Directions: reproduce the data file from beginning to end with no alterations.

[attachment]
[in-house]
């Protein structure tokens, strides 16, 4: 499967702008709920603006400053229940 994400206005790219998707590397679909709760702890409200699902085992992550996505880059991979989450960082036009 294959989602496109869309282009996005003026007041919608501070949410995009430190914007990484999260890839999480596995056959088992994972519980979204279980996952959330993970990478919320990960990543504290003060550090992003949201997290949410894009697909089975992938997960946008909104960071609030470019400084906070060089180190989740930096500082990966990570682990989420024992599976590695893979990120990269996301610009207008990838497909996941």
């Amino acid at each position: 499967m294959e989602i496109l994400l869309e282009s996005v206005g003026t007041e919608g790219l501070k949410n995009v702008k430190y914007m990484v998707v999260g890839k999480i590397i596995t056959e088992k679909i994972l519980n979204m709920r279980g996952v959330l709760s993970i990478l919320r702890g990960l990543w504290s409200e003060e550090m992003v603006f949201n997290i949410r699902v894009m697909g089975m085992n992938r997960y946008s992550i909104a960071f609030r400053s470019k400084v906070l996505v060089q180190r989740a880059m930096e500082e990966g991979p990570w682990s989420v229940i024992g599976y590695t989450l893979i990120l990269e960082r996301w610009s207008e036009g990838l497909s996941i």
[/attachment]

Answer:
[in-house]
């Protein structure tokens, strides 16, 4: 499967702008709920603006400053229940 994400206005790219998707590397679909709760702890409200699902085992992550996505880059991979989450960082036009 294959989602496109869309282009996005003026007041919608501070949410995009430190914007990484999260890839999480596995056959088992994972519980979204279980996952959330993970990478919320990960990543504290003060550090992003949201997290949410894009697909089975992938997960946008909104960071609030470019400084906070060089180190989740930096500082990966990570682990989420024992599976590695893979990120990269996301610009207008990838497909996941």
């Amino acid at each position: 499967m294959e989602i496109l994400l869309e282009s996005v206005g003026t007041e919608g790219l501070k949410n995009v702008k430190y914007m990484v998707v999260g890839k999480i590397i596995t056959e088992k679909i994972l519980n979204m709920r279980g996952v959330l709760s993970i990478l919320r702890g990960l990543w504290s409200e003060e550090m992003v603006f949201n997290i949410r699902v894009m697909g089975m085992n992938r997960y946008s992550i909104a960071f609030r400053s470019k400084v906070l996505v060089q180190r989740a880059m930096e500082e990966g991979p990570w682990s989420v229940i024992g599976y590695t989450l893979i990120l990269e960082r996301w610009s207008e036009g990838l497909s996941i």